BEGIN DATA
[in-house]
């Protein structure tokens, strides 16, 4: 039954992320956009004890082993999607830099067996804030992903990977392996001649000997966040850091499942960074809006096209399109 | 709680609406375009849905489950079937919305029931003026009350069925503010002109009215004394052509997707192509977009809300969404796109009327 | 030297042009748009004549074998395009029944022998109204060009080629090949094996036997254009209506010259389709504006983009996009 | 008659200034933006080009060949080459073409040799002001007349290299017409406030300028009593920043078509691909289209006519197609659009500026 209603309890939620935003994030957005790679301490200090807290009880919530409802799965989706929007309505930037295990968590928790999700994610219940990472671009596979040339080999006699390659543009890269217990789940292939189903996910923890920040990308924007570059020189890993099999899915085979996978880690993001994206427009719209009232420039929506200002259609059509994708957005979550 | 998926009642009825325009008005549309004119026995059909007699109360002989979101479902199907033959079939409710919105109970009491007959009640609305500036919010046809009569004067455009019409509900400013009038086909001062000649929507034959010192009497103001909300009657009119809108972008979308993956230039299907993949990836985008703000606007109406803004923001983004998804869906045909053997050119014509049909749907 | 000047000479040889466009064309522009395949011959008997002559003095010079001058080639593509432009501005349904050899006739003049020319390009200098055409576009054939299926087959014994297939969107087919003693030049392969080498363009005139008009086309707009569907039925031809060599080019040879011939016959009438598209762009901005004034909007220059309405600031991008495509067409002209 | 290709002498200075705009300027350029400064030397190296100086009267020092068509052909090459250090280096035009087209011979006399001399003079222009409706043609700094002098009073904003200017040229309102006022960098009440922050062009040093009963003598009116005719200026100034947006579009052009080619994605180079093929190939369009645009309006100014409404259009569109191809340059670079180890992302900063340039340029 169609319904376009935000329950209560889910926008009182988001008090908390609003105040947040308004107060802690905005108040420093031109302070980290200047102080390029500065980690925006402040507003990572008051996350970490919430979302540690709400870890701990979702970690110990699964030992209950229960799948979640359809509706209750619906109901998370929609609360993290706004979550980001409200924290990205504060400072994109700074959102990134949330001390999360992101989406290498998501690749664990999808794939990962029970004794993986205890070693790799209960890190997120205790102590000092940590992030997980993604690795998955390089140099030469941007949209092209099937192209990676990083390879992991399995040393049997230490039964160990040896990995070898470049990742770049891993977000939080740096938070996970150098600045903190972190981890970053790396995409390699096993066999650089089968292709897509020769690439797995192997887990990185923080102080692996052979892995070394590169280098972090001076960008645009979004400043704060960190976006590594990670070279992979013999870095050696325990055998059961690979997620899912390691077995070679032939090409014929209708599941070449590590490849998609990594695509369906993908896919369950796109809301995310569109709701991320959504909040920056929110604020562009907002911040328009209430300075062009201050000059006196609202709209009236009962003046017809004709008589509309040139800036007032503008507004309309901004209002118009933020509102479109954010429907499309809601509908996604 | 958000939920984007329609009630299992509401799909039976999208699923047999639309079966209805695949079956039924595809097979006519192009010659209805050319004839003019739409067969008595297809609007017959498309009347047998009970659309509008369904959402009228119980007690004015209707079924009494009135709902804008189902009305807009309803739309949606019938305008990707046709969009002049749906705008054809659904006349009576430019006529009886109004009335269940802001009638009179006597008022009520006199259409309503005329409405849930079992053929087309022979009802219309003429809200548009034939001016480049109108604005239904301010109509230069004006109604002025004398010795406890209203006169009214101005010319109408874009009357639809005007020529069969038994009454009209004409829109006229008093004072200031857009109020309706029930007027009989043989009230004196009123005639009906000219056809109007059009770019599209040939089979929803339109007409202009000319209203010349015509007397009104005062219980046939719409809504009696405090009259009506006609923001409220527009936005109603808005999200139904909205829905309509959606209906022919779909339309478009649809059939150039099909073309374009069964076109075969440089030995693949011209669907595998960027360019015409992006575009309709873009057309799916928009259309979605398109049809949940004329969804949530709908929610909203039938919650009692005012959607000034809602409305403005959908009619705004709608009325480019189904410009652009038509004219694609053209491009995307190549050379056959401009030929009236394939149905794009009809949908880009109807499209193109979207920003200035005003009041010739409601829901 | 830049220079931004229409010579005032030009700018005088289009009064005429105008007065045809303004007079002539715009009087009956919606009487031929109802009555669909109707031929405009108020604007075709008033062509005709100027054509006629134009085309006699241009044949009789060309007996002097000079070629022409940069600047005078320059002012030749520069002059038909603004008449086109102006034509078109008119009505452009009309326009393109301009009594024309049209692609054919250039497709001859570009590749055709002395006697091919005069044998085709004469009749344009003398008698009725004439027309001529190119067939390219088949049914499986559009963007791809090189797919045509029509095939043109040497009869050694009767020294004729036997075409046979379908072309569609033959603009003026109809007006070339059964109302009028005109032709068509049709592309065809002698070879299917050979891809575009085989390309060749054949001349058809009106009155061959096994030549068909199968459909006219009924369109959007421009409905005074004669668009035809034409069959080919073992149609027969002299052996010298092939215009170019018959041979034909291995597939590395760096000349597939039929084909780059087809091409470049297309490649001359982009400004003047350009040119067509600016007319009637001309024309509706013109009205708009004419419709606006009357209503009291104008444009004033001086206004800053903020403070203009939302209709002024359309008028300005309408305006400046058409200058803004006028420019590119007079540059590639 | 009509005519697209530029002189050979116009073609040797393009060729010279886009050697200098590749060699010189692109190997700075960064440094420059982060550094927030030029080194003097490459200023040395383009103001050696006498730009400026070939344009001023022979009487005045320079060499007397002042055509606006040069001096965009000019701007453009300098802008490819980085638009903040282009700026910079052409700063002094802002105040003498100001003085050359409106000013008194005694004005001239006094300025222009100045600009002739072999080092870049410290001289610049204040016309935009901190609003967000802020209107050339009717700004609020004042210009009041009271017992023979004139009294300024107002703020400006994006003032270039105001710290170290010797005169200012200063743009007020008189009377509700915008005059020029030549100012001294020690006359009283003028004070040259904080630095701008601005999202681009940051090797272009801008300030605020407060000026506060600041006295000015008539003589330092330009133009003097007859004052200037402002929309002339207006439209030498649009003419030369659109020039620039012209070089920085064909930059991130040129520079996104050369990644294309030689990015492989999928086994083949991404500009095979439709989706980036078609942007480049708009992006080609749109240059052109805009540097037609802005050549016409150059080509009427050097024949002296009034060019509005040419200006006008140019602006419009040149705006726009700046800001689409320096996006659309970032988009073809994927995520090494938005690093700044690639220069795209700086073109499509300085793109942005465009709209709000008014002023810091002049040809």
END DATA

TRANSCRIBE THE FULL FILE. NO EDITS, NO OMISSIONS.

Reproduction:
[in-house]
């Protein structure tokens, strides 16, 4: 039954992320956009004890082993999607830099067996804030992903990977392996001649000997966040850091499942960074809006096209399109 | 709680609406375009849905489950079937919305029931003026009350069925503010002109009215004394052509997707192509977009809300969404796109009327 | 030297042009748009004549074998395009029944022998109204060009080629090949094996036997254009209506010259389709504006983009996009 | 008659200034933006080009060949080459073409040799002001007349290299017409406030300028009593920043078509691909289209006519197609659009500026 209603309890939620935003994030957005790679301490200090807290009880919530409802799965989706929007309505930037295990968590928790999700994610219940990472671009596979040339080999006699390659543009890269217990789940292939189903996910923890920040990308924007570059020189890993099999899915085979996978880690993001994206427009719209009232420039929506200002259609059509994708957005979550 | 998926009642009825325009008005549309004119026995059909007699109360002989979101479902199907033959079939409710919105109970009491007959009640609305500036919010046809009569004067455009019409509900400013009038086909001062000649929507034959010192009497103001909300009657009119809108972008979308993956230039299907993949990836985008703000606007109406803004923001983004998804869906045909053997050119014509049909749907 | 000047000479040889466009064309522009395949011959008997002559003095010079001058080639593509432009501005349904050899006739003049020319390009200098055409576009054939299926087959014994297939969107087919003693030049392969080498363009005139008009086309707009569907039925031809060599080019040879011939016959009438598209762009901005004034909007220059309405600031991008495509067409002209 | 290709002498200075705009300027350029400064030397190296100086009267020092068509052909090459250090280096035009087209011979006399001399003079222009409706043609700094002098009073904003200017040229309102006022960098009440922050062009040093009963003598009116005719200026100034947006579009052009080619994605180079093929190939369009645009309006100014409404259009569109191809340059670079180890992302900063340039340029 169609319904376009935000329950209560889910926008009182988001008090908390609003105040947040308004107060802690905005108040420093031109302070980290200047102080390029500065980690925006402040507003990572008051996350970490919430979302540690709400870890701990979702970690110990699964030992209950229960799948979640359809509706209750619906109901998370929609609360993290706004979550980001409200924290990205504060400072994109700074959102990134949330001390999360992101989406290498998501690749664990999808794939990962029970004794993986205890070693790799209960890190997120205790102590000092940590992030997980993604690795998955390089140099030469941007949209092209099937192209990676990083390879992991399995040393049997230490039964160990040896990995070898470049990742770049891993977000939080740096938070996970150098600045903190972190981890970053790396995409390699096993066999650089089968292709897509020769690439797995192997887990990185923080102080692996052979892995070394590169280098972090001076960008645009979004400043704060960190976006590594990670070279992979013999870095050696325990055998059961690979997620899912390691077995070679032939090409014929209708599941070449590590490849998609990594695509369906993908896919369950796109809301995310569109709701991320959504909040920056929110604020562009907002911040328009209430300075062009201050000059006196609202709209009236009962003046017809004709008589509309040139800036007032503008507004309309901004209002118009933020509102479109954010429907499309809601509908996604 | 958000939920984007329609009630299992509401799909039976999208699923047999639309079966209805695949079956039924595809097979006519192009010659209805050319004839003019739409067969008595297809609007017959498309009347047998009970659309509008369904959402009228119980007690004015209707079924009494009135709902804008189902009305807009309803739309949606019938305008990707046709969009002049749906705008054809659904006349009576430019006529009886109004009335269940802001009638009179006597008022009520006199259409309503005329409405849930079992053929087309022979009802219309003429809200548009034939001016480049109108604005239904301010109509230069004006109604002025004398010795406890209203006169009214101005010319109408874009009357639809005007020529069969038994009454009209004409829109006229008093004072200031857009109020309706029930007027009989043989009230004196009123005639009906000219056809109007059009770019599209040939089979929803339109007409202009000319209203010349015509007397009104005062219980046939719409809504009696405090009259009506006609923001409220527009936005109603808005999200139904909205829905309509959606209906022919779909339309478009649809059939150039099909073309374009069964076109075969440089030995693949011209669907595998960027360019015409992006575009309709873009057309799916928009259309979605398109049809949940004329969804949530709908929610909203039938919650009692005012959607000034809602409305403005959908009619705004709608009325480019189904410009652009038509004219694609053209491009995307190549050379056959401009030929009236394939149905794009009809949908880009109807499209193109979207920003200035005003009041010739409601829901 | 830049220079931004229409010579005032030009700018005088289009009064005429105008007065045809303004007079002539715009009087009956919606009487031929109802009555669909109707031929405009108020604007075709008033062509005709100027054509006629134009085309006699241009044949009789060309007996002097000079070629022409940069600047005078320059002012030749520069002059038909603004008449086109102006034509078109008119009505452009009309326009393109301009009594024309049209692609054919250039497709001859570009590749055709002395006697091919005069044998085709004469009749344009003398008698009725004439027309001529190119067939390219088949049914499986559009963007791809090189797919045509029509095939043109040497009869050694009767020294004729036997075409046979379908072309569609033959603009003026109809007006070339059964109302009028005109032709068509049709592309065809002698070879299917050979891809575009085989390309060749054949001349058809009106009155061959096994030549068909199968459909006219009924369109959007421009409905005074004669668009035809034409069959080919073992149609027969002299052996010298092939215009170019018959041979034909291995597939590395760096000349597939039929084909780059087809091409470049297309490649001359982009400004003047350009040119067509600016007319009637001309024309509706013109009205708009004419419709606006009357209503009291104008444009004033001086206004800053903020403070203009939302209709002024359309008028300005309408305006400046058409200058803004006028420019590119007079540059590639 | 009509005519697209530029002189050979116009073609040797393009060729010279886009050697200098590749060699010189692109190997700075960064440094420059982060550094927030030029080194003097490459200023040395383009103001050696006498730009400026070939344009001023022979009487005045320079060499007397002042055509606006040069001096965009000019701007453009300098802008490819980085638009903040282009700026910079052409700063002094802002105040003498100001003085050359409106000013008194005694004005001239006094300025222009100045600009002739072999080092870049410290001289610049204040016309935009901190609003967000802020209107050339009717700004609020004042210009009041009271017992023979004139009294300024107002703020400006994006003032270039105001710290170290010797005169200012200063743009007020008189009377509700915008005059020029030549100012001294020690006359009283003028004070040259904080630095701008601005999202681009940051090797272009801008300030605020407060000026506060600041006295000015008539003589330092330009133009003097007859004052200037402002929309002339207006439209030498649009003419030369659109020039620039012209070089920085064909930059991130040129520079996104050369990644294309030689990015492989999928086994083949991404500009095979439709989706980036078609942007480049708009992006080609749109240059052109805009540097037609802005050549016409150059080509009427050097024949002296009034060019509005040419200006006008140019602006419009040149705006726009700046800001689409320096996006659309970032988009073809994927995520090494938005690093700044690639220069795209700086073109499509300085793109942005465009709209709000008014002023810091002049040809």